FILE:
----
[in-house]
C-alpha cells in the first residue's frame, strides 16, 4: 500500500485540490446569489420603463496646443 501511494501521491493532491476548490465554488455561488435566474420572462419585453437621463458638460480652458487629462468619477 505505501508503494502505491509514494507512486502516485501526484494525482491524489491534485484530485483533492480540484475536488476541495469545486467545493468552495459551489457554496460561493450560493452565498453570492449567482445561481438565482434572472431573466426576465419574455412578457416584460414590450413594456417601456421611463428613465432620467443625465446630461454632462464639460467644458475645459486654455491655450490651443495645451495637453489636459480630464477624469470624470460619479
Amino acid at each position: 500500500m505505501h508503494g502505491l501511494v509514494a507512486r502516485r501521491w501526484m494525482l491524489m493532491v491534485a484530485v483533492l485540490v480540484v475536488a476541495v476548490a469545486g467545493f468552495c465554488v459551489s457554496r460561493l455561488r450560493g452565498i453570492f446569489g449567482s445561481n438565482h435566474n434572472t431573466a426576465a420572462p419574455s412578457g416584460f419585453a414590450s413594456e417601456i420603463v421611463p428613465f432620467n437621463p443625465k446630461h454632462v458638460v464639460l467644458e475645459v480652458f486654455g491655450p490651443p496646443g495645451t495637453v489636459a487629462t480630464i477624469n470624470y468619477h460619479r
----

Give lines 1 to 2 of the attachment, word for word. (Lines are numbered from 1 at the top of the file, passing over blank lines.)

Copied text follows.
[in-house]
C-alpha cells in the first residue's frame, strides 16, 4: 500500500485540490446569489420603463496646443 501511494501521491493532491476548490465554488455561488435566474420572462419585453437621463458638460480652458487629462468619477 505505501508503494502505491509514494507512486502516485501526484494525482491524489491534485484530485483533492480540484475536488476541495469545486467545493468552495459551489457554496460561493450560493452565498453570492449567482445561481438565482434572472431573466426576465419574455412578457416584460414590450413594456417601456421611463428613465432620467443625465446630461454632462464639460467644458475645459486654455491655450490651443495645451495637453489636459480630464477624469470624470460619479